Jessica Staley said...

My 15 month old has been vaccinated thru the scheduled 4 month shots. He has his checkup next week and the dr wants him caught up..... I have.been really struggling with the decision on whether to continue vaccinating. I myself have had serious reactions to vaccines as well as developed celiacs. I have recently already had to go glutwn free with him as well. My husband works in a state maximum security prison and although he takes every possible precaution and wears gloves he wants our kids vaccinated on the chance that he could potentially bring somw disease home. What are your thoughts? I also have a cousin who developed severe developmental and behavioral issues after being vaccinated...

Eowyn's Heir said...

hey Jessica- thanks for stopping by!

From all I have read, the worst thing you can do is give multiple vaccines at once. Even if you decide to do all the shots, you can minimize some of the neurological/immune risks in two ways: 1. only ever vaccinate when your child is TOTALLY healthy and has been for a full week at least; 2. only accept one shot at a time; 3. space vaccines out with at least 6 weeks in between each.

Usually when a doctor wants to "catch a child up" on their vaccines, they want to issue all the vaccines that have been missed, which, if you think about it, would be like giving your child 6-8 diseases at once, not to mention all the metals and other toxic ingredients. Just remember, you NEVER have to do anything you don't want to do, especially where your child is concerned.

If you decide you want to vaccinate, my suggestion would be to pick a single vaccine (like IPV, for polio, or Pc, for pneumoccocal meningitis) and have one vaccine at your next visit. That's all. If you want to keep up the shots, then come back for a separate "vaccine" visit in 7 weeks (if your son's healthy). Give him 6 weeks to 2 months between each shot that you decide to do-- longer if it's a combination vaccine (like the DTaP).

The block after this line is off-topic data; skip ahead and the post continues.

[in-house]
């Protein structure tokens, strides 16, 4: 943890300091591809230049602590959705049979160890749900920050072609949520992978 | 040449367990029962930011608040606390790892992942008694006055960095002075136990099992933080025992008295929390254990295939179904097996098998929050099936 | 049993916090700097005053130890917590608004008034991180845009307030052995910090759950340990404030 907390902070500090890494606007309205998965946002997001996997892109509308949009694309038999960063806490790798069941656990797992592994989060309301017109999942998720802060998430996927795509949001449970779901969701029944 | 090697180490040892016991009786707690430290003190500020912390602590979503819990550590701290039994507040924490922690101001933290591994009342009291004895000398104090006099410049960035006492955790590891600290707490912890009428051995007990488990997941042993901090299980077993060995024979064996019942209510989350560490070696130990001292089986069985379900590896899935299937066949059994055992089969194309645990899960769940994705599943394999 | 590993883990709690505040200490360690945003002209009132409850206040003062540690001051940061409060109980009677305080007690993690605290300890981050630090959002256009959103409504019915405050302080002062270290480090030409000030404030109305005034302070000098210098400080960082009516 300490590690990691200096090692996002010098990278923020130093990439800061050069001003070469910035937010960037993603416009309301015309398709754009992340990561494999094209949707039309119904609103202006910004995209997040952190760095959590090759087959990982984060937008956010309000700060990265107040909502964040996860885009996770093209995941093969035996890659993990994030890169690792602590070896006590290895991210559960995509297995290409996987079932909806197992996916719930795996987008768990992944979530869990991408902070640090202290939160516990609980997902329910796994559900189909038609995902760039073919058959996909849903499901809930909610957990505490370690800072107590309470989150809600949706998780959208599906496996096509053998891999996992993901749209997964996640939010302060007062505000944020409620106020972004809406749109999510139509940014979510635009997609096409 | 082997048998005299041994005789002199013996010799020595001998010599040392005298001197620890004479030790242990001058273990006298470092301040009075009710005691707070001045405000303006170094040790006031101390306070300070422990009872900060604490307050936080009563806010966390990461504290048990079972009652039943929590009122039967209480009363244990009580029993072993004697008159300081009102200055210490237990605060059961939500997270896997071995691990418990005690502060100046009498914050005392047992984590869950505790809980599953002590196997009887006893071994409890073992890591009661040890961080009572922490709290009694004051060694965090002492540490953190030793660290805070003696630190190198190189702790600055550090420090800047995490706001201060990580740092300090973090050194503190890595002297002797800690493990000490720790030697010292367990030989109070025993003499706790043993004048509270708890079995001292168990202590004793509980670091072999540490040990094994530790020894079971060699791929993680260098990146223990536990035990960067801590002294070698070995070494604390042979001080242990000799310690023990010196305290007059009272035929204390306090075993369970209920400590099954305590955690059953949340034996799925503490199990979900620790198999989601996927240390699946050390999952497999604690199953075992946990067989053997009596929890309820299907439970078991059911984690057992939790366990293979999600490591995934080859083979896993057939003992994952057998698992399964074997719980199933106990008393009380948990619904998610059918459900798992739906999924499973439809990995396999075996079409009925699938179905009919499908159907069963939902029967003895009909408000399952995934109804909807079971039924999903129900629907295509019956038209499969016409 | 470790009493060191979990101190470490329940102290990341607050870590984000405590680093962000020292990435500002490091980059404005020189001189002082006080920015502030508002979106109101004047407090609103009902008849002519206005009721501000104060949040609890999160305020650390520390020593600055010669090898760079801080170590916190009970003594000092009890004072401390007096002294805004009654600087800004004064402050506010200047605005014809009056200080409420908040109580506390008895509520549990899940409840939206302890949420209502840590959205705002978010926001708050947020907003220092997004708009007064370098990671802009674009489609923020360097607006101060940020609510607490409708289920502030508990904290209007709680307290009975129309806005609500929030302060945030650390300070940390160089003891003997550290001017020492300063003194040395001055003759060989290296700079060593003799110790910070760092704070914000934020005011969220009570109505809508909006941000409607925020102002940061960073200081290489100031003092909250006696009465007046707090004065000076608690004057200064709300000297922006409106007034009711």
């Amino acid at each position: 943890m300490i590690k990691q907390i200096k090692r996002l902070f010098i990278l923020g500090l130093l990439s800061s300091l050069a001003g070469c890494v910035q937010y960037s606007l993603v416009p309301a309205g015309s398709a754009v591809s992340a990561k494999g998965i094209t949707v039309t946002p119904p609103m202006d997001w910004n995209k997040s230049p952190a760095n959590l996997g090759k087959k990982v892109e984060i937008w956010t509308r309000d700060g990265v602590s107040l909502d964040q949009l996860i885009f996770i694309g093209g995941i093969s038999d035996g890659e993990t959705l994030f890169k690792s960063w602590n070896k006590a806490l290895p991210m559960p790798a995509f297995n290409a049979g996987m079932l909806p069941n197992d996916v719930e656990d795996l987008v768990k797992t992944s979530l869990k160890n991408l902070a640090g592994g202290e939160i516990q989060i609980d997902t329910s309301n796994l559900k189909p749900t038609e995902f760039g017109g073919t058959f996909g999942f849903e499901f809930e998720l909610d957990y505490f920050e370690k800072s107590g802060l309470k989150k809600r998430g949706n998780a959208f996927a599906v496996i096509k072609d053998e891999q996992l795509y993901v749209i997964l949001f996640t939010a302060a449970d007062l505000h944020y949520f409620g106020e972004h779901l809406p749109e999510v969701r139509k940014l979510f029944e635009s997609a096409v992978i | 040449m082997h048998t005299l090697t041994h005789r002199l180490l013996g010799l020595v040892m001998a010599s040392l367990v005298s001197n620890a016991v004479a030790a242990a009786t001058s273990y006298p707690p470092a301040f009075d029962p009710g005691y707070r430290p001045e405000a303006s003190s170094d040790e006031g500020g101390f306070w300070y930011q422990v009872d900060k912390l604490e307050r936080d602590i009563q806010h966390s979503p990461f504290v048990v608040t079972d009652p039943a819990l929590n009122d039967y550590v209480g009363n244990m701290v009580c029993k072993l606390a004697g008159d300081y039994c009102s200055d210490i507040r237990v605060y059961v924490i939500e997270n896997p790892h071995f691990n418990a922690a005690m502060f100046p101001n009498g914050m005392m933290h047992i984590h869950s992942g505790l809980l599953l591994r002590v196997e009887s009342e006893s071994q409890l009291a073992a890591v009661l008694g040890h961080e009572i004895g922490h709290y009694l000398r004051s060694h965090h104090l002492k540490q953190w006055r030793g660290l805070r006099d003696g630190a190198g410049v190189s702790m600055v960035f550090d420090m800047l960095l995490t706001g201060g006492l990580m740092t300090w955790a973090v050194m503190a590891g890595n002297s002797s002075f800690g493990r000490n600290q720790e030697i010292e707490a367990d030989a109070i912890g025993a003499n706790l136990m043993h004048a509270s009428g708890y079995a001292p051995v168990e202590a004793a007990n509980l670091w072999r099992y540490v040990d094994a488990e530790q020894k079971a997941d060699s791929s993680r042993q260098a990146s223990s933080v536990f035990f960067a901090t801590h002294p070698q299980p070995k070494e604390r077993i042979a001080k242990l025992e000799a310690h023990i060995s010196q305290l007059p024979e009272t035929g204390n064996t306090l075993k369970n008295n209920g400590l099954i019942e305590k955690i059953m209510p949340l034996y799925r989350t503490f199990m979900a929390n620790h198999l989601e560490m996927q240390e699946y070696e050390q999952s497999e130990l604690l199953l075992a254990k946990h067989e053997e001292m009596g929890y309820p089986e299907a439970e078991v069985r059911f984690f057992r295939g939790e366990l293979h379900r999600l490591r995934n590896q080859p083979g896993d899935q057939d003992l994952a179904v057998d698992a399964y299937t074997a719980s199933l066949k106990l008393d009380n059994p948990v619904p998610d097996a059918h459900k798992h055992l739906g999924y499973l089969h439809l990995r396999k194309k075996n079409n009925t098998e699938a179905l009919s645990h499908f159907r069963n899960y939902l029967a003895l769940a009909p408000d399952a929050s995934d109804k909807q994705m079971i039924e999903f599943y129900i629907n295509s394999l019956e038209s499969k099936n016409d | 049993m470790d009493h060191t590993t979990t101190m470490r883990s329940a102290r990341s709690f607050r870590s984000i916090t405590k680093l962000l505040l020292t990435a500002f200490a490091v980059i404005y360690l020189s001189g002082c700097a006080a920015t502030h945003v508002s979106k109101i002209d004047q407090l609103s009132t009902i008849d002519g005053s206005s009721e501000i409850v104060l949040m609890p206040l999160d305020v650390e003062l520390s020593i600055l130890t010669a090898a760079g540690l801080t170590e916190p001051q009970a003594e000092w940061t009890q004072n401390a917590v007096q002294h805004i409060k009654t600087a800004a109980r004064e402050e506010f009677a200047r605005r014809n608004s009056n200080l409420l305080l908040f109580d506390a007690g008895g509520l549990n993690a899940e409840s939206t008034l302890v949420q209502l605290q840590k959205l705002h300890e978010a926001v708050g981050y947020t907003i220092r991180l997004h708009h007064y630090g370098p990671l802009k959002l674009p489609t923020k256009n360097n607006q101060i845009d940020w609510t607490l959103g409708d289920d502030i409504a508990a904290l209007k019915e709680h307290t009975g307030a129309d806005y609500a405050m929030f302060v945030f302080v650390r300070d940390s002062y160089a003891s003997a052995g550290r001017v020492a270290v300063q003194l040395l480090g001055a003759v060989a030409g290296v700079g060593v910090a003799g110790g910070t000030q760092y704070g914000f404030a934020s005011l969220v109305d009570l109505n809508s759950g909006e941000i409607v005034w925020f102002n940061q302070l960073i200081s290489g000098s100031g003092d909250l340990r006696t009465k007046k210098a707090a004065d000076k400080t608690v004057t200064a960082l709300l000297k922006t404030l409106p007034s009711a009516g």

There are some shots that are easy to opt out of, like the ones that aren't required for school in your state. We found Rotavirus and varicella (chicken pox) to be easy outs: neither fully effective nor for truly dangerous diseases.

Eowyn's Heir said...

You and your husband may want to talk through what diseases he could possibly pick up at the prison, and whether those are diseases your kids could get. Prisoners and others under government care (soldiers, etc) usually are extremely vaccinated- so, if vaccines work, shouldn't he be extra-safe? And if they don't work, then is it worth injecting your kids with it if they are already immuno-compromised?

Eowyn's Heir said...

one last thing- since your son's older, he will need fewer vaccines than if you'd stuck with the original schedule. Make sure your pediatrician uses the "delayed" schedule rather than the original so he doesn't get too many.

Amy said...

Let me start by saying we are currently *not* vaccinating, and if we were, the CP vaccine would not make my "selective/delayed" list. So I'm not in favor of it.

That said--I'm a little bewildered that you provide a 90% effectiveness rate for the vax and call that "not very effective". Really? Nothing in this world works perfectly 100% of the time. 9 out of 10 seems like pretty good odds to me. A 90% is an A-minus, you know? This sort of seems to damage your credibility--it feels like you are determined ahead of time to come out against the vaccines, so you are quick to say that they are ineffective. What kind of rates would a medication or a vaccine have to get for you to consider it effective?

I mean, I'm looking into Muco coccinum as a homeopathic flu remedy and the makers are advertising that it has an 88% effectiveness rate--like that is a good thing. We non-vaxers can't have it both ways.

Would love to hear your further thoughts...thanks :)

Eowyn's Heir said...

Hi Amy! Thanks for stopping by! I had to go back and re-read this post and revisit my research on the topic, since it's been a few years and a pregnancy since I wrote this. You know how pregnancy/sleepless mommyhood zaps the old braincells... Anyway, to answer your question-- I'm not sure why I phrased the vaccine success rate as I did. Likely because I was just beginning my research and was appalled that vaccine manufacturers act like their shots are 100% effective at completely preventing all disease, when no drug is that good.

Thanks for pointing this out, though. I'll be changing the post slightly to reflect some other facets as well.